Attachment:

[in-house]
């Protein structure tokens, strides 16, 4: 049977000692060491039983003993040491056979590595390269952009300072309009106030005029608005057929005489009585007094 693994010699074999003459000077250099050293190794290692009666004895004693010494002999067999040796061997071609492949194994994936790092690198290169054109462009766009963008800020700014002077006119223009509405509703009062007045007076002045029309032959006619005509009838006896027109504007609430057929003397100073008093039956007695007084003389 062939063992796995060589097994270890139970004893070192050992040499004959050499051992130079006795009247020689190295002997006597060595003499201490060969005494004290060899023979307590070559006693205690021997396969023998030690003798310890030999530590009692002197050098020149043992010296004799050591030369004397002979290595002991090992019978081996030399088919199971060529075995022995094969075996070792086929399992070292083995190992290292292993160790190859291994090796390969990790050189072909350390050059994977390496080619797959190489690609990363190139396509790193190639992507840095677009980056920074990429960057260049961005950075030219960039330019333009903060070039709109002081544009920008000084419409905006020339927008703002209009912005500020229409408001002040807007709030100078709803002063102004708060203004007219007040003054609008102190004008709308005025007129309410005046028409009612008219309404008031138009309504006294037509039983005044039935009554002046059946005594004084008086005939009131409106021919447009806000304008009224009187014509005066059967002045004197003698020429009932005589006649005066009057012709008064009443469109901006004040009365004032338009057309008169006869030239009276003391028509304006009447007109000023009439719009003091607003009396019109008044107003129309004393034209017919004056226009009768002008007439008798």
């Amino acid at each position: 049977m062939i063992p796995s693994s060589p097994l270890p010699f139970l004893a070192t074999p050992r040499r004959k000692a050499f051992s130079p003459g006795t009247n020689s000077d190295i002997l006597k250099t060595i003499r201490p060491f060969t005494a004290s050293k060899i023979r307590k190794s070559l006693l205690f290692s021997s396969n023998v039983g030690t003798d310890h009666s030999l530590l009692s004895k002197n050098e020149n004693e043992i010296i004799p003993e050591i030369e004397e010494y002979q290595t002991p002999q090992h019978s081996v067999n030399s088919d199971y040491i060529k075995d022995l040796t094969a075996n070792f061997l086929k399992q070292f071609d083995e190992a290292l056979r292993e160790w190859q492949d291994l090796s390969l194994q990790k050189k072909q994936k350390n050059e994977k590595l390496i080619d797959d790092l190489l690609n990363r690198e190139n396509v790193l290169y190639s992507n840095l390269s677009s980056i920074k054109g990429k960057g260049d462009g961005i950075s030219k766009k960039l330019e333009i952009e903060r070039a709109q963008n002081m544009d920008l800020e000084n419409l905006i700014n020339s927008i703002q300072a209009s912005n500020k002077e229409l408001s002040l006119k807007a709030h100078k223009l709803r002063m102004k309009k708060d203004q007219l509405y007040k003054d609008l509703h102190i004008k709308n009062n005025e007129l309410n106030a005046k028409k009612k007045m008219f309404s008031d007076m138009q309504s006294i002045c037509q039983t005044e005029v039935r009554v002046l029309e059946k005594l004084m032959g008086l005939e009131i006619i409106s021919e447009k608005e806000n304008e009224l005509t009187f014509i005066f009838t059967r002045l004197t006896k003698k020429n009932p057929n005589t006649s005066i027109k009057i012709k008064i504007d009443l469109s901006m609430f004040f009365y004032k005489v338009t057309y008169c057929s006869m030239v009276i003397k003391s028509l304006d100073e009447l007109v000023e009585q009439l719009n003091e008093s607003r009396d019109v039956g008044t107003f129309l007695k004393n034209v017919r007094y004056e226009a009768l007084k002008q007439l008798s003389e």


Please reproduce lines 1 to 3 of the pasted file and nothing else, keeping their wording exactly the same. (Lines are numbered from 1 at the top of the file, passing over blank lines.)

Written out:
[in-house]
């Protein structure tokens, strides 16, 4: 049977000692060491039983003993040491056979590595390269952009300072309009106030005029608005057929005489009585007094 693994010699074999003459000077250099050293190794290692009666004895004693010494002999067999040796061997071609492949194994994936790092690198290169054109462009766009963008800020700014002077006119223009509405509703009062007045007076002045029309032959006619005509009838006896027109504007609430057929003397100073008093039956007695007084003389 062939063992796995060589097994270890139970004893070192050992040499004959050499051992130079006795009247020689190295002997006597060595003499201490060969005494004290060899023979307590070559006693205690021997396969023998030690003798310890030999530590009692002197050098020149043992010296004799050591030369004397002979290595002991090992019978081996030399088919199971060529075995022995094969075996070792086929399992070292083995190992290292292993160790190859291994090796390969990790050189072909350390050059994977390496080619797959190489690609990363190139396509790193190639992507840095677009980056920074990429960057260049961005950075030219960039330019333009903060070039709109002081544009920008000084419409905006020339927008703002209009912005500020229409408001002040807007709030100078709803002063102004708060203004007219007040003054609008102190004008709308005025007129309410005046028409009612008219309404008031138009309504006294037509039983005044039935009554002046059946005594004084008086005939009131409106021919447009806000304008009224009187014509005066059967002045004197003698020429009932005589006649005066009057012709008064009443469109901006004040009365004032338009057309008169006869030239009276003391028509304006009447007109000023009439719009003091607003009396019109008044107003129309004393034209017919004056226009009768002008007439008798």
């Amino acid at each position: 049977m062939i063992p796995s693994s060589p097994l270890p010699f139970l004893a070192t074999p050992r040499r004959k000692a050499f051992s130079p003459g006795t009247n020689s000077d190295i002997l006597k250099t060595i003499r201490p060491f060969t005494a004290s050293k060899i023979r307590k190794s070559l006693l205690f290692s021997s396969n023998v039983g030690t003798d310890h009666s030999l530590l009692s004895k002197n050098e020149n004693e043992i010296i004799p003993e050591i030369e004397e010494y002979q290595t002991p002999q090992h019978s081996v067999n030399s088919d199971y040491i060529k075995d022995l040796t094969a075996n070792f061997l086929k399992q070292f071609d083995e190992a290292l056979r292993e160790w190859q492949d291994l090796s390969l194994q990790k050189k072909q994936k350390n050059e994977k590595l390496i080619d797959d790092l190489l690609n990363r690198e190139n396509v790193l290169y190639s992507n840095l390269s677009s980056i920074k054109g990429k960057g260049d462009g961005i950075s030219k766009k960039l330019e333009i952009e903060r070039a709109q963008n002081m544009d920008l800020e000084n419409l905006i700014n020339s927008i703002q300072a209009s912005n500020k002077e229409l408001s002040l006119k807007a709030h100078k223009l709803r002063m102004k309009k708060d203004q007219l509405y007040k003054d609008l509703h102190i004008k709308n009062n005025e007129l309410n106030a005046k028409k009612k007045m008219f309404s008031d007076m138009q309504s006294i002045c037509q039983t005044e005029v039935r009554v002046l029309e059946k005594l004084m032959g008086l005939e009131i006619i409106s021919e447009k608005e806000n304008e009224l005509t009187f014509i005066f009838t059967r002045l004197t006896k003698k020429n009932p057929n005589t006649s005066i027109k009057i012709k008064i504007d009443l469109s901006m609430f004040f009365y004032k005489v338009t057309y008169c057929s006869m030239v009276i003397k003391s028509l304006d100073e009447l007109v000023e009585q009439l719009n003091e008093s607003r009396d019109v039956g008044t107003f129309l007695k004393n034209v017919r007094y004056e226009a009768l007084k002008q007439l008798s003389e």